Buzz of Excitement

Motivation

It’s been taking me some time to get the motivation to do my COETAIL work lately. I moved up to fourth grade this year from second grade, and I have been busy learning the new curriculum and helping a new teammate adjust. Although I put off doing this assignment for a week, I was excited when I finally started planning my learning activity. It reminded me that I have been too focused on learning the curriculum, and I haven’t spent enough time being creative. This was a great assignment to get my mind thinking outside of the text.

Thinking Routines

Before I planned out my learning activity I wanted to familiarize myself with Thinking Routines, so I explored Project Zero’s Thinking Routine Toolbox. Thinking Routines promote the development of thinking through guided, easy to learn steps.  Many of the routines are ones I commonly use but didn’t necessarily use the terminology. I like Project Zero’s structured approach to developing inquiry. I also like how one Thinking Routine can be used in multiple ways across disciplines.

As I explored, I had an idea in mind for a learning activity connected to a math activity that involved triangles and art. The See, Think, Wonder Thinking Routine seemed to fit well with how I wanted my students to collaborate.

I used this Thinking Routine to get my students to look closely at each other’s finished products. Image from https://thinkingpathwayz.weebly.com

Learning Activity

Since I am about to begin a new math unit on Geometry, I thought it would be fun to Flip the Classroom a bit and expose students to the three types of triangles using these triangles: Equilateral, Isosceles, and Scalene Triangles video and the Math is Fun website on triangles. Students have already been exposed to the types of angles: right, obtuse, and acute. With the knowledge students gained from these resources combined with what they already knew about angles, they were ready to complete their learning activity: Classifying Triangles: Tri-Mi Activity.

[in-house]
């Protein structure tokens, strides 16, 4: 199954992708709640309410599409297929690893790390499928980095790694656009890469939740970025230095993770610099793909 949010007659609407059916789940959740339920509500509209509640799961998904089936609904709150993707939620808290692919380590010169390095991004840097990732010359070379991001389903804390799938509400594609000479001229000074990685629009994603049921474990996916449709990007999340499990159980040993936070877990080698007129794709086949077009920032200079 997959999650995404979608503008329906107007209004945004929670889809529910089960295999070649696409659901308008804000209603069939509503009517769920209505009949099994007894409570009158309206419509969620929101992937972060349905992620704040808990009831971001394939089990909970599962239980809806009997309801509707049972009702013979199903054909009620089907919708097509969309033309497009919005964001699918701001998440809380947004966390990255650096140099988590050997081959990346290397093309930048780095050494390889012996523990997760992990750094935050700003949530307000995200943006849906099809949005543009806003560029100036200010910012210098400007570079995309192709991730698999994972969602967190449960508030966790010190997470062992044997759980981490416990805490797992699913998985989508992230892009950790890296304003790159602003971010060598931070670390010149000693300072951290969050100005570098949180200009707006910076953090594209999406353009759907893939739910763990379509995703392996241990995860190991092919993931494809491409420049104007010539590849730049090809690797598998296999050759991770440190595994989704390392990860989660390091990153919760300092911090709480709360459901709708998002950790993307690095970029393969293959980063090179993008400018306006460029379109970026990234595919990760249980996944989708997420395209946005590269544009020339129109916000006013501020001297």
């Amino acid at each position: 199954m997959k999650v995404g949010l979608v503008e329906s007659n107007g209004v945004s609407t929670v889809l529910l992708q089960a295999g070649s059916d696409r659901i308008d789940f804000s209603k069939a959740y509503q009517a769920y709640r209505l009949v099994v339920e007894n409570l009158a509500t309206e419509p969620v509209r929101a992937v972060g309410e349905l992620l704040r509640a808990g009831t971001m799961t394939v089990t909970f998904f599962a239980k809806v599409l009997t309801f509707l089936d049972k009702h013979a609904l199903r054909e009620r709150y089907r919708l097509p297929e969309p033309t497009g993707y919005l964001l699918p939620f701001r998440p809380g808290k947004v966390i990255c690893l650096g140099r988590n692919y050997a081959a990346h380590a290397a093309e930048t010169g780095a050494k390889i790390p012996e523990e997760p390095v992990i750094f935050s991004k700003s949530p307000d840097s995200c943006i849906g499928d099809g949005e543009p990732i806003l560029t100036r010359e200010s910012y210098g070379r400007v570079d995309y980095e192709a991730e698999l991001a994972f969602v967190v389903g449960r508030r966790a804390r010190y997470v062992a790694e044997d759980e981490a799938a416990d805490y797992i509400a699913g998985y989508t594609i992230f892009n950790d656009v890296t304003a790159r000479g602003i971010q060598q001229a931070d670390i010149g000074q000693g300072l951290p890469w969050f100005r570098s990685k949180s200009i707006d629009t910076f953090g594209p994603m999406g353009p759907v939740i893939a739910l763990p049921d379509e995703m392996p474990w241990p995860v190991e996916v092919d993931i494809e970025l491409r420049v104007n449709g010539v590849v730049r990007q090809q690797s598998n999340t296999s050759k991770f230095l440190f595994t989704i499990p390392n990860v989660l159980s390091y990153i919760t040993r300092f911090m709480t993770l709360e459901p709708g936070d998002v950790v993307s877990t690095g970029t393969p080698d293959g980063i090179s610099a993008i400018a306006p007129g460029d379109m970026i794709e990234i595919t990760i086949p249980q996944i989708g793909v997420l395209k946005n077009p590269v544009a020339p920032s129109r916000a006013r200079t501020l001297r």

Design Process

The students’ task was to design a piece of triangle art using Google Drawing, the tools in Google Slides, or paper and rulers. Students could choose the platform. Many students had not used Google Drawing or shapes to design a piece of art on Google Docs.

The only constraint was that the entire picture is created out of triangles. The rest of the directions are listed below:

Students were then shown the image below as an example.

This activity allowed them to explore a new platform and troubleshoot together, which ended up creating quite a buzz in the classroom.

Unexpected Collaboration

Much to my surprise, students were able to collaborate much more than I had expected. Because many of them had not created in Google Drawing or even used shapes and lines in Google Slides to create a picture, there was a lot of exploration and questions as students got started.

This buzz of excitement reminded me of the article More Talking in Class, Please. Often times the use of technology can limit student discussion, but there are ways in which technology can encourage it. In my activity, students were using a new tool, which encouraged them to talk. Students offered each other ideas, tips, and troubleshoot problems together.

Some students even paused what they were doing to show the class a helpful trick. It was fun to see how the students figured out the nuisances of creating such small triangles without a mouse too. It was a good fine motor skills exercise too!